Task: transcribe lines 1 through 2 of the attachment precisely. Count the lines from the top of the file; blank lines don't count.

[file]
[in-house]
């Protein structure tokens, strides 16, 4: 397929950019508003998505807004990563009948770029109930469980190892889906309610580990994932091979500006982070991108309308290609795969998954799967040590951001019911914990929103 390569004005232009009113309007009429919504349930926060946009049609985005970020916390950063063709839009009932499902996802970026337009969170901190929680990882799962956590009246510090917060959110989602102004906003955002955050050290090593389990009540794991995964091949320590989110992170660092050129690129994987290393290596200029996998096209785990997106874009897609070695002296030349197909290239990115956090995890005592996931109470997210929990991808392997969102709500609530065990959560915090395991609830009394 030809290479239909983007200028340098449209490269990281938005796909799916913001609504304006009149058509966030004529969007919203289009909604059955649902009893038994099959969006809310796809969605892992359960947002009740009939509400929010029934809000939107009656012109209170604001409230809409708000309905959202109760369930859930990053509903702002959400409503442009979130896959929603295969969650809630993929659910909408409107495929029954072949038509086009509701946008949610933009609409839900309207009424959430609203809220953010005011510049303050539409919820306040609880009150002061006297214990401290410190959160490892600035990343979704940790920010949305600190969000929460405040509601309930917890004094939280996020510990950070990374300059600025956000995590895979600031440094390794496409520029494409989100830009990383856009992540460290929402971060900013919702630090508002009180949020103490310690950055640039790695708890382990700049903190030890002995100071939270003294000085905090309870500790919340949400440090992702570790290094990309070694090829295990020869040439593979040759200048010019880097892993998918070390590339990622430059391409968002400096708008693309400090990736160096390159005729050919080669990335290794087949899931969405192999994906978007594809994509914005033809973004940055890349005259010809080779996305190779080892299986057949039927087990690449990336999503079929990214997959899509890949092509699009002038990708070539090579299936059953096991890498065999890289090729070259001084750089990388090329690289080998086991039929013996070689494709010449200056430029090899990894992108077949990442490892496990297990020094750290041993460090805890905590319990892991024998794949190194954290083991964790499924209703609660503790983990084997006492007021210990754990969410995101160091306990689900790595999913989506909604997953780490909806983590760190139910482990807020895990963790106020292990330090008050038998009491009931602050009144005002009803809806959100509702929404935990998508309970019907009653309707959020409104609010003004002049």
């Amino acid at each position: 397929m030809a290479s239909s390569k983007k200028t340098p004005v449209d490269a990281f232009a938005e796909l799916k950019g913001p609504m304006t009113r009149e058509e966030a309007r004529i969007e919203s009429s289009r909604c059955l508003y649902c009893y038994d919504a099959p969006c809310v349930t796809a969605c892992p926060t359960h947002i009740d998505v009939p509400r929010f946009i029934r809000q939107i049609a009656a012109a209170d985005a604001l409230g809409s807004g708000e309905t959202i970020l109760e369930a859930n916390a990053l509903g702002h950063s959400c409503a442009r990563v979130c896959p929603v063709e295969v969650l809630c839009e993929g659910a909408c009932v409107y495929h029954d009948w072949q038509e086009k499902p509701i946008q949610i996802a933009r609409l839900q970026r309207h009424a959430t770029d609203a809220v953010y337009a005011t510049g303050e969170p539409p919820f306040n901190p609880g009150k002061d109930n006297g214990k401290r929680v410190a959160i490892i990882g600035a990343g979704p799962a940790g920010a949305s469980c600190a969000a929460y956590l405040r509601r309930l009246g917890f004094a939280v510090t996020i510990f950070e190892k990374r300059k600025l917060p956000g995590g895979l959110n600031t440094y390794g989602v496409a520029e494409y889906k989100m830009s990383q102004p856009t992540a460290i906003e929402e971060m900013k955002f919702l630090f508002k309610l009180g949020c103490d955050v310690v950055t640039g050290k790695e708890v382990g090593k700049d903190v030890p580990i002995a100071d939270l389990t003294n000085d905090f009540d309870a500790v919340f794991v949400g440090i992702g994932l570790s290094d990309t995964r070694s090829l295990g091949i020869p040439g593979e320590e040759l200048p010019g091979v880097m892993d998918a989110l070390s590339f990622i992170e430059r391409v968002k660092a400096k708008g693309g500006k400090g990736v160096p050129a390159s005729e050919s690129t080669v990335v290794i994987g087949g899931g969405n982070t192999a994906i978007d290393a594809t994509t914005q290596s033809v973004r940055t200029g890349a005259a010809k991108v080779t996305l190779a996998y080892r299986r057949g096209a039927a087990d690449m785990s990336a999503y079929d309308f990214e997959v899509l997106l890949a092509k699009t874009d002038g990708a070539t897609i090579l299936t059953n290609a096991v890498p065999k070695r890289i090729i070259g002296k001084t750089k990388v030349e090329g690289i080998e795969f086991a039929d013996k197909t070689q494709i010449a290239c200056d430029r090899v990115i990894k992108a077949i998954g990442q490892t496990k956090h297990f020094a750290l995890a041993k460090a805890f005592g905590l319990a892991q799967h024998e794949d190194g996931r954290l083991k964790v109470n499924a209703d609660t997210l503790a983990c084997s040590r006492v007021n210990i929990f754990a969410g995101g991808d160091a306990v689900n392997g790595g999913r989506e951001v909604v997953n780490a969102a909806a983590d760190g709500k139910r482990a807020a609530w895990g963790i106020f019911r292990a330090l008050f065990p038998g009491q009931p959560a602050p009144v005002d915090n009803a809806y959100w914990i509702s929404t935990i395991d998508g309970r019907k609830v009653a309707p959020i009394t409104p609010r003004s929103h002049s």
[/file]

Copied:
[in-house]
């Protein structure tokens, strides 16, 4: 397929950019508003998505807004990563009948770029109930469980190892889906309610580990994932091979500006982070991108309308290609795969998954799967040590951001019911914990929103 390569004005232009009113309007009429919504349930926060946009049609985005970020916390950063063709839009009932499902996802970026337009969170901190929680990882799962956590009246510090917060959110989602102004906003955002955050050290090593389990009540794991995964091949320590989110992170660092050129690129994987290393290596200029996998096209785990997106874009897609070695002296030349197909290239990115956090995890005592996931109470997210929990991808392997969102709500609530065990959560915090395991609830009394 030809290479239909983007200028340098449209490269990281938005796909799916913001609504304006009149058509966030004529969007919203289009909604059955649902009893038994099959969006809310796809969605892992359960947002009740009939509400929010029934809000939107009656012109209170604001409230809409708000309905959202109760369930859930990053509903702002959400409503442009979130896959929603295969969650809630993929659910909408409107495929029954072949038509086009509701946008949610933009609409839900309207009424959430609203809220953010005011510049303050539409919820306040609880009150002061006297214990401290410190959160490892600035990343979704940790920010949305600190969000929460405040509601309930917890004094939280996020510990950070990374300059600025956000995590895979600031440094390794496409520029494409989100830009990383856009992540460290929402971060900013919702630090508002009180949020103490310690950055640039790695708890382990700049903190030890002995100071939270003294000085905090309870500790919340949400440090992702570790290094990309070694090829295990020869040439593979040759200048010019880097892993998918070390590339990622430059391409968002400096708008693309400090990736160096390159005729050919080669990335290794087949899931969405192999994906978007594809994509914005033809973004940055890349005259010809080779996305190779080892299986057949039927087990690449990336999503079929990214997959899509890949092509699009002038990708070539090579299936059953096991890498065999890289090729070259001084750089990388090329690289080998086991039929013996070689494709010449200056430029090899990894992108077949990442490892496990297990020094750290041993460090805890905590319990892991024998794949190194954290083991964790499924209703609660503790983990084997006492007021210990754990969410995101160091306990689900790595999913989506909604997953780490909806983590760190139910482990807020895990963790106020292990330090008050038998009491009931602050009144005002009803809806959100509702929404935990998508309970019907009653309707959020409104609010003004002049």